In Vietnam fewer and fewer young people want to work in the agricultural sector, but Nghia stands out from the crowd. Despite his parents’ strenuous objections, he chose to study biotechnology, and after work experience in an agricultural service cooperative, he decided to prove himself. He saw a business opportunity in the vegetables market and in 2015 he founded the farmers’ cooperative Tu Xa.
I am happy to develop my career where I was born, and contribute to improving the livelihoods of local people, especially the youth. I do hope that the young generation will be able to have a better future in their homeland, just like me.
As the activities started, Nghia had to deal with two big challenges. On one hand farmers were sceptical of his leadership and ability to organise production within the cooperative because of his youth. On the other hand, like many other farmers’ organisations in Vietnam, the newly founded cooperative had difficulty in finding buyers.
Driven by his strong determination, he travelled frequently to Hanoi to find potential buyers, but the volumes were still too low. Even after a loss-making financial year he didn’t give up, and his persistence paid off. Demand began to increase, and the cooperative could buy more vegetable produce from their members, who gradually became convinced of Nghia’s leadership capacities.
In early 2016 Nghia started to work with Rikolto who supported him to improve his capabilities and to set up PGS (Participatory Guarantee Systems) - a quality assurance mechanism that guarantees the quality of safe agricultural products. In collaboration with the provincial Agro-Forestry-Fisheries Quality Assurance Department, Rikolto connected Tu Xa with new buyers, provided training on marketing and promoted the cooperative’s products at specific events. As a result, the farmers’ organisations signed new contracts mostly with schools and restaurants in Phu Tho city, the cooperative’s overall supply became more stable, and the volumes increased.
Nghia also participated in the “Building Trust” seminar in Belgium, an international event dedicated to a discussion around “How can we build trust between farmers’ organisations, private sector actors and financial institutions?” Organised by Rikolto, the seminar brought together the food chain actors to exchange best practices to create bridges between them.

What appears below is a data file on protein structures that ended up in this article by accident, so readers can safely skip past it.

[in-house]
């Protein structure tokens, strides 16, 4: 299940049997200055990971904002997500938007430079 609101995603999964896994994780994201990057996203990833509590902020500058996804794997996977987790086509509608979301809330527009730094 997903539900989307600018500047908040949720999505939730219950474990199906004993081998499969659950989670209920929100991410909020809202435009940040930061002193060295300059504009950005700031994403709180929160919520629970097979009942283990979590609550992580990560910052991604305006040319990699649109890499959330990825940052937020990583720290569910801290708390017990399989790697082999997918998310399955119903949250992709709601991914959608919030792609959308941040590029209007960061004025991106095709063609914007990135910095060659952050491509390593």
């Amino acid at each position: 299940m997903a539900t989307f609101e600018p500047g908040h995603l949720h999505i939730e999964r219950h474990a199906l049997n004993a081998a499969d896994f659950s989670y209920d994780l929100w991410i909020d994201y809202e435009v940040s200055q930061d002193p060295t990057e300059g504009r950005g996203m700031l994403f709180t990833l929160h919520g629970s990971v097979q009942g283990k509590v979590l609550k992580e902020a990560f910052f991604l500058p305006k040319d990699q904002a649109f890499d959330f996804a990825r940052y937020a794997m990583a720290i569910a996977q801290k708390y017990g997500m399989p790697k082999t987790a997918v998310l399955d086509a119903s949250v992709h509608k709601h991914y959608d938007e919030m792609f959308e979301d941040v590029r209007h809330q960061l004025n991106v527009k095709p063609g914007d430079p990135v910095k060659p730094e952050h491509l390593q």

At the beginning of 2017 Tu Xa got a deal to supply vegetables to VinEco, one of the members of VinGroup – the biggest corporate in Vietnam working in agriculture. It was a big turning point for the cooperative because their vegetables started to be sold at Vinmart, VinEco’s supermarket network in the country. Working with such a big customer brought Nghia and his team to apply and invest more in technologies in order to live up to VinEco’s standards. They rapidly improved the processing, packaging and quality assurance techniques. By the end of the year, Tu Xa was proven to be a good case of safe vegetable production in the province.
Thanks to the team’s pioneering spirit in technology application, Tu Xa has developed its work significantly and turned into a not just pandemic-proof, but also pandemic-profitable company. Tonnes of safe vegetables are delivered each day to supply food stores and supermarkets in Hanoi and other provinces throughout the country. Building on its success, Nghia also founded a trade company for other products such as meat and eggs, creating new jobs opportunities for his peers.
In 2020 Nghia was given an award by the Provincial Youth Union for his idea of a safe vegetables start-up model, and his business model entered the top list of the contest “Creative start-up innovations of rural youth” organised by the Central Youth Union.
In mid-2021, a fourth wave of the coronavirus (COVID-19) pandemic hit Vietnam. Lockdown and other restrictions have been imposed, causing specific transportation-related problems for many companies. The cooperative and the company were no exception, and demand was skyrocketing. They firmly faced the challenge and supplied three times the previous volume, reaching 15 tonnes of vegetables per day between the end of July and the beginning of August.
Nghia and his team have been exploring the potential of using technologies to process vegetables, adding more value to their products. They have tried out freeze-dried celeries and investigated how to freeze-dry other kinds of vegetables. With the increasing demand for dry vegetable products from city dwellers, Nghia expects to commercialise these products soon.
The future of Vietnamese agriculture depends on its ability to attract young and qualified workers by harnessing the potential of modern farming methods, technologies and innovative initiatives. Rikolto wants to inspire young people to play their role, and to support them in becoming the entrepreneurs a sustainable food system needs. With the help of partners and stakeholders, Rikolto wants to create more opportunities for young people like Nghia.